Northeastern (46th Annual) and North-Central (45th Annual) Joint Meeting (20–22 March 2011)

Paper No. 5
Presentation Time: 8:00 AM-12:00 PM


RHODES, Amy L., MANSEN, Stacie, MALEY, Ellen M., LUDDEN, Jennifer and WARREN, Julie, Department of Geosciences, Smith College, Northampton, MA 01063,

Ecological forest successions associated with climate change and human disturbance may alter biogeochemical cycles within forested New England watersheds. Spread of the invasive insect hemlock wooly adelgid (Adelges tsungae) to eastern North America is causing decline and mortality of the eastern hemlock (Tsuga Canadensis). To begin an evaluation of whether changes in nutrient cycling could be altered by this disturbance, we investigated differences in soil geochemistry in secondary growth forest located at the Ada and Archibald MacLeish Field Station, West Whately, MA. Eastern hemlock on this property was selectively logged 20 years ago, with black birch regrowth succeeding hemlock. We hypothesize that such a succession could repeat should hemlock on the property experience mortality due to the hemlock wooly adelgid.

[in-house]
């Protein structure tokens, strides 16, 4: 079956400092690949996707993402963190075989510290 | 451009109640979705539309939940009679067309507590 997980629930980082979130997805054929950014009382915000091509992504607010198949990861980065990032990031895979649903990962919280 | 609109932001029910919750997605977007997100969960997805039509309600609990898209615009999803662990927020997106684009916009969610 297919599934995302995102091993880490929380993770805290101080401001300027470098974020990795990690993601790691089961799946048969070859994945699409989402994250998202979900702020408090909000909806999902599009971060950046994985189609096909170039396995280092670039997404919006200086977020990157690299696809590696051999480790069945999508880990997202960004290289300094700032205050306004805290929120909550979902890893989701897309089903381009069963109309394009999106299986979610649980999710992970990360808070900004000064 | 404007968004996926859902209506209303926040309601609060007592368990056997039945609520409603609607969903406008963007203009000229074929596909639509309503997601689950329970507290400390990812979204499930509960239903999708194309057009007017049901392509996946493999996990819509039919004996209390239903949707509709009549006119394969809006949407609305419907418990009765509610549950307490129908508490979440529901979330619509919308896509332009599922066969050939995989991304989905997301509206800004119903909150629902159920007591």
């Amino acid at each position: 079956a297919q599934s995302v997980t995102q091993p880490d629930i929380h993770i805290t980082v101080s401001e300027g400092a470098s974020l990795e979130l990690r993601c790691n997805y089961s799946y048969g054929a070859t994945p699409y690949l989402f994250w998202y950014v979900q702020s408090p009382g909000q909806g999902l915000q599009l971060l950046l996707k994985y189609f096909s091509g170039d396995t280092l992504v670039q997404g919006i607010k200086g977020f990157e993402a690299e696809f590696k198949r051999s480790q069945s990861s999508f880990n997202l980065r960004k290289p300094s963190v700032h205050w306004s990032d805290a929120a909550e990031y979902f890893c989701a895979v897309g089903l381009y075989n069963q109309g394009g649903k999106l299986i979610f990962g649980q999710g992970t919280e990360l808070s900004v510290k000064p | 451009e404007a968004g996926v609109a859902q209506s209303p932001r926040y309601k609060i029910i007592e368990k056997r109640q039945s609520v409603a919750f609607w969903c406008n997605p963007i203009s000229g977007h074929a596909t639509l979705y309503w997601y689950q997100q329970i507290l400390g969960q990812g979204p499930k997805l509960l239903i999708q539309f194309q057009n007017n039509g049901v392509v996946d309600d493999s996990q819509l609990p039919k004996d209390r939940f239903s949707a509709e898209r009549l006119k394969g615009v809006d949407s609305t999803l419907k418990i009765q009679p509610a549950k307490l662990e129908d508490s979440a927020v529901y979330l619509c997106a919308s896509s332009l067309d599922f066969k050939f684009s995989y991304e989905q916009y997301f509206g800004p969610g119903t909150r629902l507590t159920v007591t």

We measured soil pH, exchangeable acidity, exchangeable base cations, and nitrogen mineralization rates over an 80 day period of the 2010 growing season using field incubated soil cores placed in hemlock and younger black birch stands. Although soil pH of organic horizons between hemlock (4.3) and black birch (3.8) are both acidic, the concentration of exchangeable base cations in the organic horizon beneath black birch (3.37 meq 100 g-1 soil) is higher than for hemlock (1.9 meq 100 g-1 soil). Likewise, the base saturation is 10% greater for black birch (34% versus 24%). These results suggest that the acidity typically associated with soils that support hemlock forests has not been neutralized by black birch regrowth. However, more base cations are becoming available within the cation exchange pool. The soil acidity may be stabilized by exchangeable Al3+ , which is similar for the two plots (4.9 meq 100 g-1 soil), whereas the differences in base saturation may reflect variation in inputs of base cations from throughfall and leaf litter. Nitrate concentrations for soils collected from initial cores are significantly higher in the black birch regrowth stand than in hemlock. Nitrogen mineralization rates over the 80 day incubation period will be presented.